• Bear in mind that, unless you are travelling on a ship with pet-friendly cabins and you have booked one, your dog will spend most of the time at sea on his own. It may be possible to arrange to visit your car mid-voyage to check on your dog – the car deck is not accessible to passengers once the ship has sailed so you would need to be escorted, so visits depend on the availability and discretion of the crew - but it is highly unlikely that he will be allowed to leave your vehicle. You therefore need to prepare in such a way which ensures he is comfortable and happy during the journey.
  • Make sure that the area in the vehicle in which you transport and intend to leave your pet is comfortable and secure. Your dog will need plenty of space during the journey and when left in the vehicle. Whether unconfined or in a crate he or she will need to be able to sit and stand up at full height, turn around easily and lie down in a natural position, and must not be able to escape.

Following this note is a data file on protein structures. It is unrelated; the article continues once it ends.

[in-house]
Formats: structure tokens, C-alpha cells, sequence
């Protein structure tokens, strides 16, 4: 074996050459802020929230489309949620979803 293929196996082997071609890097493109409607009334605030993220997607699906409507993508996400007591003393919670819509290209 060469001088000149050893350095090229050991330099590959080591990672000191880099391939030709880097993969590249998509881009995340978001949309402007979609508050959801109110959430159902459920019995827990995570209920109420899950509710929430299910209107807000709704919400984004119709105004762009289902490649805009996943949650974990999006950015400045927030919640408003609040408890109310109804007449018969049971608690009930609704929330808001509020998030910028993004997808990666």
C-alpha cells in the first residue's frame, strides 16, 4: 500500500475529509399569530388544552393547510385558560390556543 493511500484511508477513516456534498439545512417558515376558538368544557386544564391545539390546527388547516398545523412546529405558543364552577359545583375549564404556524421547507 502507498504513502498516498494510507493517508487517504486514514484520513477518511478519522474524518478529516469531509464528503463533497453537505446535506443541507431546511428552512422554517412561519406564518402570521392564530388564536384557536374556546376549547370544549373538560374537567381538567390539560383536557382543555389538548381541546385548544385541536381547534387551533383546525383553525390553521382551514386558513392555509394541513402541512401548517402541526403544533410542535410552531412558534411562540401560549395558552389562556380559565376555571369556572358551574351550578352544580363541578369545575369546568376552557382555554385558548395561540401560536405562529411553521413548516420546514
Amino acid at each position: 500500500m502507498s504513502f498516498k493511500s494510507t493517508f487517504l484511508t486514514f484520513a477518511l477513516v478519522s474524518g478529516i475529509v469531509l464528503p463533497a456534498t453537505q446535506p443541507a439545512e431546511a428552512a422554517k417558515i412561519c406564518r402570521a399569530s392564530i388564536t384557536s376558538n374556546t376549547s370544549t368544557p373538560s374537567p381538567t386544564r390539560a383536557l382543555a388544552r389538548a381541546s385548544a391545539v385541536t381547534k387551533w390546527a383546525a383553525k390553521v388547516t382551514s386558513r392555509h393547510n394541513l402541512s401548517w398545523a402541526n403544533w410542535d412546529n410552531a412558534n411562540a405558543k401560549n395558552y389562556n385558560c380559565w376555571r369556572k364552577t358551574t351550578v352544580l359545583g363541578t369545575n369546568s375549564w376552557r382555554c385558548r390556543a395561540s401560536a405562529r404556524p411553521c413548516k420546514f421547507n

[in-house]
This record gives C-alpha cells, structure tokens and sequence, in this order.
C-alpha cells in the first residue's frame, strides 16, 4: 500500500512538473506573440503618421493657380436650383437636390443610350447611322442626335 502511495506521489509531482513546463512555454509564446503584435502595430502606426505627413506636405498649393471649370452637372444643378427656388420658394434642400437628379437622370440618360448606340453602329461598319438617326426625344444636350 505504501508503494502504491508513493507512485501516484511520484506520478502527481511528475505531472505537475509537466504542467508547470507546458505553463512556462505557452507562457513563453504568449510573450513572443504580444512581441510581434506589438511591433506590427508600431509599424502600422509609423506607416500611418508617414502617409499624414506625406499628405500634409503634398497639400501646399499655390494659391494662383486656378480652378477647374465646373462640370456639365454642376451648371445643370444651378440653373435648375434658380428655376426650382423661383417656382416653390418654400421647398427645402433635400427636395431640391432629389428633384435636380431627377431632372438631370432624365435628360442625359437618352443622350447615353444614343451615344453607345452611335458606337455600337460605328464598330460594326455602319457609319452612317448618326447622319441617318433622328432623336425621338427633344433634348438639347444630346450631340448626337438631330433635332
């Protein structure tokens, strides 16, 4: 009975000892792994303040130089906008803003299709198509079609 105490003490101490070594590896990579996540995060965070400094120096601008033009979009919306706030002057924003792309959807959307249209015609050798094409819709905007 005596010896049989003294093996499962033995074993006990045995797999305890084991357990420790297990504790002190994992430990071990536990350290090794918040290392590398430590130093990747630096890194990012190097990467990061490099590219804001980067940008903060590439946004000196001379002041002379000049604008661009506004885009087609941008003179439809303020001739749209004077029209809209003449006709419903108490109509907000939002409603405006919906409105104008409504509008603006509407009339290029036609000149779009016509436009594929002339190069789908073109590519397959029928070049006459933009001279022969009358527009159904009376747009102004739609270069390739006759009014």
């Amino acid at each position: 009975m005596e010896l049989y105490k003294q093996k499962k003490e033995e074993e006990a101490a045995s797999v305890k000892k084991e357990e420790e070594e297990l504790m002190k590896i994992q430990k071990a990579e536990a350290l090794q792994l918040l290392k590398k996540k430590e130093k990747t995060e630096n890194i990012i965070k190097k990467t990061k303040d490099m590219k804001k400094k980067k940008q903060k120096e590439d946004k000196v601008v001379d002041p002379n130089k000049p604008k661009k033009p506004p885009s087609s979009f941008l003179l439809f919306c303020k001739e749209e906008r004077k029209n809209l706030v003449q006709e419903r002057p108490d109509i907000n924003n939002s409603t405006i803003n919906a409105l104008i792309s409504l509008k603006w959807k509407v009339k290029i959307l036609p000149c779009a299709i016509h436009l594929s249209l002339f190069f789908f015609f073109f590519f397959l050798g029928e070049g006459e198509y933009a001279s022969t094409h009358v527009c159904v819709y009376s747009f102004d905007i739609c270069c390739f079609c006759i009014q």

• Take some absorbent bedding to help him/her feel comfortable whether left in your vehicle or taken to an on board kennel. As your dog is highly unlikely to be able to leave the vehicle once sailing, this can help if your dog has any accidents during the journey.
  • Having familiar items near him/her can help make them feel more comfortable, e.g. your dogs favourite toys.
  • Your dog will need access to water throughout the journey. Spill safe containers can be attached to the side of a travelling crate or left on the floor of the vehicle.

    Allow plenty of time at the ferry port:
  • As your dog has to remain in the vehicle during the crossing, your dog will need an opportunity to go to the toilet prior to getting onto the ferry so give yourself enough time to get him/her out of the car.
  • If you are leaving your dog in your vehicle rather than in a kennel, make sure there is enough ventilation for your pet. Creating a flow of fresh air can be helped by opening both the driver and passenger’s front windows. Take care to ensure that your dog cannot escape from their carrier or your vehicle. Some ferry companies may provide window grilles which helps with ventilation and avoids escape but not all so we would advise taking your own.
  • If you are taking your dog to an onboard kennel, make sure you take some bedding so that he/she is comfortable.